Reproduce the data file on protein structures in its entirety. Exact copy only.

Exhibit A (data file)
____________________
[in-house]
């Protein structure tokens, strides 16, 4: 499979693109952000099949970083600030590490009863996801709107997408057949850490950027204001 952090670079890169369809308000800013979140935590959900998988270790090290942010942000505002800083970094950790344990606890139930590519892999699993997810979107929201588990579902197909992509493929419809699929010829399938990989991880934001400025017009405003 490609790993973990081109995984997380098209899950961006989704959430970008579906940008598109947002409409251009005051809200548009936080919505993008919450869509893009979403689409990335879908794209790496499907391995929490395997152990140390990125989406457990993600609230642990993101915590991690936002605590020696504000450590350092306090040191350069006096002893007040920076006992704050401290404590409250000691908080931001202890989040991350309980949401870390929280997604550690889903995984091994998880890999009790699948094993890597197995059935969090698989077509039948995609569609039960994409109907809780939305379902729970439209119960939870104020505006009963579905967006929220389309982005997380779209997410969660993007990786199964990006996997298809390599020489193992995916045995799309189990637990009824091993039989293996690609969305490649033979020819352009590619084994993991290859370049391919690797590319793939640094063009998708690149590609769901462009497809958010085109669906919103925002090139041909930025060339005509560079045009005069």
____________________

[in-house]
């Protein structure tokens, strides 16, 4: 499979693109952000099949970083600030590490009863996801709107997408057949850490950027204001 952090670079890169369809308000800013979140935590959900998988270790090290942010942000505002800083970094950790344990606890139930590519892999699993997810979107929201588990579902197909992509493929419809699929010829399938990989991880934001400025017009405003 490609790993973990081109995984997380098209899950961006989704959430970008579906940008598109947002409409251009005051809200548009936080919505993008919450869509893009979403689409990335879908794209790496499907391995929490395997152990140390990125989406457990993600609230642990993101915590991690936002605590020696504000450590350092306090040191350069006096002893007040920076006992704050401290404590409250000691908080931001202890989040991350309980949401870390929280997604550690889903995984091994998880890999009790699948094993890597197995059935969090698989077509039948995609569609039960994409109907809780939305379902729970439209119960939870104020505006009963579905967006929220389309982005997380779209997410969660993007990786199964990006996997298809390599020489193992995916045995799309189990637990009824091993039989293996690609969305490649033979020819352009590619084994993991290859370049391919690797590319793939640094063009998708690149590609769901462009497809958010085109669906919103925002090139041909930025060339005509560079045009005069």